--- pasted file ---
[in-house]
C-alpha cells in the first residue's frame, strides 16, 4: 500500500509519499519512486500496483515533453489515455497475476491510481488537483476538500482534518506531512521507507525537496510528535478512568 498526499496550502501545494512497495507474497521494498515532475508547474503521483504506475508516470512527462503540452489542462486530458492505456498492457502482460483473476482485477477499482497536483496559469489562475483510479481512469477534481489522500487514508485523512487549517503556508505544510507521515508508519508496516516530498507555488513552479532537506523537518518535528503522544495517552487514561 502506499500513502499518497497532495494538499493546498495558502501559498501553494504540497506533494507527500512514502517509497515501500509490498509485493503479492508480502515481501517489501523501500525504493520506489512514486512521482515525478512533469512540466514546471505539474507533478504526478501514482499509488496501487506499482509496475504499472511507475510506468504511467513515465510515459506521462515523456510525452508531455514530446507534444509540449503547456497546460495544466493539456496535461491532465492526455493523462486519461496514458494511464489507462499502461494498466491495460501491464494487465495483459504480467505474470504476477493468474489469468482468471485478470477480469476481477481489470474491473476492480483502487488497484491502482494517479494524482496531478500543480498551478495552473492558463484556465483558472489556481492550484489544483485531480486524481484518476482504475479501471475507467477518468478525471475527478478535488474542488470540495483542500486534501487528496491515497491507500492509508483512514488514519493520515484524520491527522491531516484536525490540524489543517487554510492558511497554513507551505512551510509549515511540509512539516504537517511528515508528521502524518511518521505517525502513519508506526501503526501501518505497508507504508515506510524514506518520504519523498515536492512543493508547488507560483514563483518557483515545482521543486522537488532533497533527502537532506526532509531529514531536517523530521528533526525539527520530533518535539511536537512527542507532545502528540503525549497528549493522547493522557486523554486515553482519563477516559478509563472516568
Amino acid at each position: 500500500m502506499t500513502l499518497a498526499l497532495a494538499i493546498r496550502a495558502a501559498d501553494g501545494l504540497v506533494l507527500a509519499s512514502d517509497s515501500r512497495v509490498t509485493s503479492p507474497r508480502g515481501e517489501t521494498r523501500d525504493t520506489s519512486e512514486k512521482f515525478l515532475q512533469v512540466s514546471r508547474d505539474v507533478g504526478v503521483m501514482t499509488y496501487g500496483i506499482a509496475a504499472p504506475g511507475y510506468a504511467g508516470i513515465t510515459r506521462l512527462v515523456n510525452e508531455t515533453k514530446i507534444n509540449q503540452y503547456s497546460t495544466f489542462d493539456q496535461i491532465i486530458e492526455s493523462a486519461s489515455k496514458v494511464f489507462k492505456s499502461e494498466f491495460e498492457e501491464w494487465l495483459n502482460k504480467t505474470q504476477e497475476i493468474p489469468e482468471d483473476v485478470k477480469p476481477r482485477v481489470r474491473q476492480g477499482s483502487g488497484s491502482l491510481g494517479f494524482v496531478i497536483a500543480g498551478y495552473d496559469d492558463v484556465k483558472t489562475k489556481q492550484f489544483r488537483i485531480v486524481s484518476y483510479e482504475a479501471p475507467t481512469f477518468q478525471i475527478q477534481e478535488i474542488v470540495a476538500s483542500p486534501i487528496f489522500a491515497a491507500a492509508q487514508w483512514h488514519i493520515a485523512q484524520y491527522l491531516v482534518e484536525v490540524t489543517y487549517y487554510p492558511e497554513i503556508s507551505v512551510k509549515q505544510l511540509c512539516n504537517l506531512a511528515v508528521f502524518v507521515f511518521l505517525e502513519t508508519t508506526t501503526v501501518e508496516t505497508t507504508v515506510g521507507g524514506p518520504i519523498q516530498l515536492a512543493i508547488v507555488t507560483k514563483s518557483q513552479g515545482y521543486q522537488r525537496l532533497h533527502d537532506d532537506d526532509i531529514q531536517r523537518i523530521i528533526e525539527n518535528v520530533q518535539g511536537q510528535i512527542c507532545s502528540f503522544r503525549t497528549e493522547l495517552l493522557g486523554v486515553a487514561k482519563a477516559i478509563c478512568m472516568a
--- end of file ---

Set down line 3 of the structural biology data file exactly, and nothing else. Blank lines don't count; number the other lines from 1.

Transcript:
Amino acid at each position: 500500500m502506499t500513502l499518497a498526499l497532495a494538499i493546498r496550502a495558502a501559498d501553494g501545494l504540497v506533494l507527500a509519499s512514502d517509497s515501500r512497495v509490498t509485493s503479492p507474497r508480502g515481501e517489501t521494498r523501500d525504493t520506489s519512486e512514486k512521482f515525478l515532475q512533469v512540466s514546471r508547474d505539474v507533478g504526478v503521483m501514482t499509488y496501487g500496483i506499482a509496475a504499472p504506475g511507475y510506468a504511467g508516470i513515465t510515459r506521462l512527462v515523456n510525452e508531455t515533453k514530446i507534444n509540449q503540452y503547456s497546460t495544466f489542462d493539456q496535461i491532465i486530458e492526455s493523462a486519461s489515455k496514458v494511464f489507462k492505456s499502461e494498466f491495460e498492457e501491464w494487465l495483459n502482460k504480467t505474470q504476477e497475476i493468474p489469468e482468471d483473476v485478470k477480469p476481477r482485477v481489470r474491473q476492480g477499482s483502487g488497484s491502482l491510481g494517479f494524482v496531478i497536483a500543480g498551478y495552473d496559469d492558463v484556465k483558472t489562475k489556481q492550484f489544483r488537483i485531480v486524481s484518476y483510479e482504475a479501471p475507467t481512469f477518468q478525471i475527478q477534481e478535488i474542488v470540495a476538500s483542500p486534501i487528496f489522500a491515497a491507500a492509508q487514508w483512514h488514519i493520515a485523512q484524520y491527522l491531516v482534518e484536525v490540524t489543517y487549517y487554510p492558511e497554513i503556508s507551505v512551510k509549515q505544510l511540509c512539516n504537517l506531512a511528515v508528521f502524518v507521515f511518521l505517525e502513519t508508519t508506526t501503526v501501518e508496516t505497508t507504508v515506510g521507507g524514506p518520504i519523498q516530498l515536492a512543493i508547488v507555488t507560483k514563483s518557483q513552479g515545482y521543486q522537488r525537496l532533497h533527502d537532506d532537506d526532509i531529514q531536517r523537518i523530521i528533526e525539527n518535528v520530533q518535539g511536537q510528535i512527542c507532545s502528540f503522544r503525549t497528549e493522547l495517552l493522557g486523554v486515553a487514561k482519563a477516559i478509563c478512568m472516568a